Modern Literature & Culture Research Centre & Gallery

Modernisms, Inside & Out: The 4th conference of the Canadian Women Artists History Initiative

Toronto, 20–22 August 2020

A collaboration between Concordia University, the Art Gallery of Ontario, the McMichael Canadian Art Collection & Ryerson University’s Modern Literature and Culture Research Centre.

This symposium aims to reassess women’s visual and material engagements with the modern as a cultural force in Canada. The social changes effected by modernization brought significant advances for many women: full legal personhood, new careers, the vote, and increasing opportunities for public and artistic leadership. For others, however, modernity brought exclusion and repression. As racialized rhetoric intensified, immigration policy tightened and settlers sought to eliminate Indigenous cultural expression or confine it to the past. Economic transformation endangered pre-industrial ways of life and their attendant cultural forms, but also stimulated new kinds of artistic production.

 

Prudence Heward, The Emigrants, circa 1928. Oil on canvas, 66 x 66 cm, private collection; Mary Riter Hamilton, Woman Sitting and Thinking, J. A. V. David Museum, Manitoba.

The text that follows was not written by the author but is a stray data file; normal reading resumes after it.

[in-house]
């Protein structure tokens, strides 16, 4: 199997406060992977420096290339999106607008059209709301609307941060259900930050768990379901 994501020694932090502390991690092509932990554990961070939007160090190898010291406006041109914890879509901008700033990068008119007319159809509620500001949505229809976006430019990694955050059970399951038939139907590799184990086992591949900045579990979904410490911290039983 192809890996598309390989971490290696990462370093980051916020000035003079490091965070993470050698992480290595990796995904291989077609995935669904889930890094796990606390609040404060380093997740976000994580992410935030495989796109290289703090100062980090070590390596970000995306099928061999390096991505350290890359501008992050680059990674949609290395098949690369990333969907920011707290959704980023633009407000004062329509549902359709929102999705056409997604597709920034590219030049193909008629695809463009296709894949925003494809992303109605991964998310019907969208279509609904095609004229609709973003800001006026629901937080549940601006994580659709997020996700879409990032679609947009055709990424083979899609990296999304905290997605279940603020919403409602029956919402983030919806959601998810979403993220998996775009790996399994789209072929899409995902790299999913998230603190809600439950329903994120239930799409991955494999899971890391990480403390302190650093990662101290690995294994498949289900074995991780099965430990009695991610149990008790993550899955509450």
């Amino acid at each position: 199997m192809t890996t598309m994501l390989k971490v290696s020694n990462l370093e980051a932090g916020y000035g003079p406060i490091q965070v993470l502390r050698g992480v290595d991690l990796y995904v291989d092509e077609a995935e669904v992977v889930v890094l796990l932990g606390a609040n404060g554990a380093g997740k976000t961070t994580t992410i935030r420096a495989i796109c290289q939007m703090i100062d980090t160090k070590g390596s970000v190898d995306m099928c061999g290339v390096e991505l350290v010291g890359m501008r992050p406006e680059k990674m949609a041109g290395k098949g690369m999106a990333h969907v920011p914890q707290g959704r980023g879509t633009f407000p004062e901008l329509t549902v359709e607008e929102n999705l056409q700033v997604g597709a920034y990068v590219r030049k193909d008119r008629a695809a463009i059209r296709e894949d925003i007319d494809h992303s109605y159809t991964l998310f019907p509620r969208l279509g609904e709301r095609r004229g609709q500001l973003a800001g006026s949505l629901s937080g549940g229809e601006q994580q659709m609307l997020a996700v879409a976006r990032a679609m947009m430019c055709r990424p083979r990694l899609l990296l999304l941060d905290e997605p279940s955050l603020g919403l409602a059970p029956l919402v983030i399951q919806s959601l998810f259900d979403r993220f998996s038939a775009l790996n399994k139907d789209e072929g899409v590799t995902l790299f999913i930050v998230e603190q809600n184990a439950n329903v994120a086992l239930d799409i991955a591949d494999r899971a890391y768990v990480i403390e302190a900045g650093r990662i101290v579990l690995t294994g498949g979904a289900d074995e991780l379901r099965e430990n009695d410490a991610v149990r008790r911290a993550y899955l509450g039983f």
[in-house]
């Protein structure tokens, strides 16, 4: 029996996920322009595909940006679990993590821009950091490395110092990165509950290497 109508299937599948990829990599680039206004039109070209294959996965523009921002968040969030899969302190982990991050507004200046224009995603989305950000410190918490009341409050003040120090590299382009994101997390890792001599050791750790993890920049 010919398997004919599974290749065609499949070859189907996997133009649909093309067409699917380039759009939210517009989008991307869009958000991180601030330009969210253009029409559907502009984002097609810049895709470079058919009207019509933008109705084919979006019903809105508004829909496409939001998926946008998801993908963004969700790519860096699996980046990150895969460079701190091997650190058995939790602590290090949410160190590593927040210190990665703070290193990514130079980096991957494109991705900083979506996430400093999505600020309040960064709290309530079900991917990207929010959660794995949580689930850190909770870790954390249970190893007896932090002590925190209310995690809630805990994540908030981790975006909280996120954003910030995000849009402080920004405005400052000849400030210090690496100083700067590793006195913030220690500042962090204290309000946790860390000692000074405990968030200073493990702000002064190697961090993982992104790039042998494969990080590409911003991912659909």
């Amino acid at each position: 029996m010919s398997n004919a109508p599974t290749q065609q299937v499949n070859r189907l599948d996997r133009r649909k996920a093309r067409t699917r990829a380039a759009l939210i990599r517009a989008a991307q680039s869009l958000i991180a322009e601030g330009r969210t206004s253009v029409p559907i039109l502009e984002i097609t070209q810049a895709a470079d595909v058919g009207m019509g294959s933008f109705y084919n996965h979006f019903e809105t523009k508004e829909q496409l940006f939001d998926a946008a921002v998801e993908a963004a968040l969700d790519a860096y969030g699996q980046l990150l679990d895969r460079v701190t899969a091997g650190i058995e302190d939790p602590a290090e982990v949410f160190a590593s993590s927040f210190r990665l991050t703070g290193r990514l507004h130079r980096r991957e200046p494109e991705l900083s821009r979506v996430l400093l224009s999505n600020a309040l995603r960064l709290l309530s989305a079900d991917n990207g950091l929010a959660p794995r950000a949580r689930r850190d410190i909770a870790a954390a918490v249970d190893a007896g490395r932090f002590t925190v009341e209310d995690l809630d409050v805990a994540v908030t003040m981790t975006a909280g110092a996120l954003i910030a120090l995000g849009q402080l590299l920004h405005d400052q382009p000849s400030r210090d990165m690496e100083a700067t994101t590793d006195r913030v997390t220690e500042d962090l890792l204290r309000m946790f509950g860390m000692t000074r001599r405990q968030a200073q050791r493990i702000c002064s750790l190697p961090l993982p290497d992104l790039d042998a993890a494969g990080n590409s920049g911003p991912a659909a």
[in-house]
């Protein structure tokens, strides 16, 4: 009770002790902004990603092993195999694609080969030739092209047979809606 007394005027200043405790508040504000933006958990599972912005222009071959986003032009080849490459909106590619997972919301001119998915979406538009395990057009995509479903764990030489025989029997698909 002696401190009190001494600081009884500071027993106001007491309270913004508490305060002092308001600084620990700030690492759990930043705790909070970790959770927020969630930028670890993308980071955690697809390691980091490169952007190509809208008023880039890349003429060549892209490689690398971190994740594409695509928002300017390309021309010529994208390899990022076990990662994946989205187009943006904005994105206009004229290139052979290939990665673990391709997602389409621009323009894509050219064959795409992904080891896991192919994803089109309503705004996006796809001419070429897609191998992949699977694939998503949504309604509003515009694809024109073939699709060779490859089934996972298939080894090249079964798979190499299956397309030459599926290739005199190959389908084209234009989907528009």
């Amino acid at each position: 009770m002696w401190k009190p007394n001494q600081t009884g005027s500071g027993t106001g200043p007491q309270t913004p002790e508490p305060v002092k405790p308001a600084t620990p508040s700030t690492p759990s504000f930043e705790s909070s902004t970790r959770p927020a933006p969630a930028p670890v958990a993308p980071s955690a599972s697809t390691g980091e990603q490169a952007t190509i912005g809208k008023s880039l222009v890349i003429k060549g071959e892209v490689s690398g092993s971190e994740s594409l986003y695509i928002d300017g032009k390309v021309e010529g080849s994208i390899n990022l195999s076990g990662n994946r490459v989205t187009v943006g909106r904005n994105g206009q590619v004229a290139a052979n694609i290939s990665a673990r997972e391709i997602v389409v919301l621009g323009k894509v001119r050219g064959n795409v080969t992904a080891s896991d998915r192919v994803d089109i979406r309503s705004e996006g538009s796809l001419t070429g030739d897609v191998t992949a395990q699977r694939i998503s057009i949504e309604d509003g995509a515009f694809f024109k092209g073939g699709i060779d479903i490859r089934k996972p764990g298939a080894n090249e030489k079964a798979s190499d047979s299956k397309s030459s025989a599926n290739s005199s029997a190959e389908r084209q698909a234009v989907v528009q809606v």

How did the visual and material cultures of Canadian women position them inside and out of the modern? And how does the art that women made turn modernism itself inside-out?

A rich history of scholarly investigation exists to support this inquiry. In the 1980s and 90s, feminist scholars of European and American art critiqued modernism and the cultural apparatus that supported it, arguing that women had effectively been constituted as modernism’s excluded other. Since then, investigations of anti-modernism as a cultural force in Canada have called attention to the political, linguistic, and economic tensions that led many to search for alternatives. Most recently, studies of multiple modernities and global modernisms have asked us to rethink the boundaries and priorities of a field of study too-long defined by Euro-American exemplars. What new insights emerge when we bring the focalizing lens of Canadian women’s experiences to these discussions?

 

Margaret Watkins, The Kitchen Sink, 1919, Vintage platinum/palladium print 8 1/4 × 6 1/4 in 21 × 15.9 cm, via Wikimedia Commons; Maud Lewis in front of house, via Wikimedia commons.

 

This symposium is accompanied by an exhibition, Uninvited curated by Sarah Milroy at the McMichael Canadian Art Collection in Kleinburg. Events take place in Kleinburg, at the Art Gallery of Ontario, and at Ryerson University, where the academic keynote will be delivered by Irene Gammel.


Deadline for submissions: 15 January 2020.

 

Image Credits

  1. Prudence Heward, The Emigrants, circa 1928. Oil on canvas, 66 x 66 cm, private collection.
  2. Mary Riter Hamilton, Woman Sitting and Thinking, J. A. V. David Museum, Manitoba.
  3. Margaret Watkins, The Kitchen Sink, 1919, Vintage platinum/palladium print 8 1/4 × 6 1/4 in 21 × 15.9 cm, via Wikimedia Commons.
  4. Maud Lewis in front of house, via Wikimedia commons.

 

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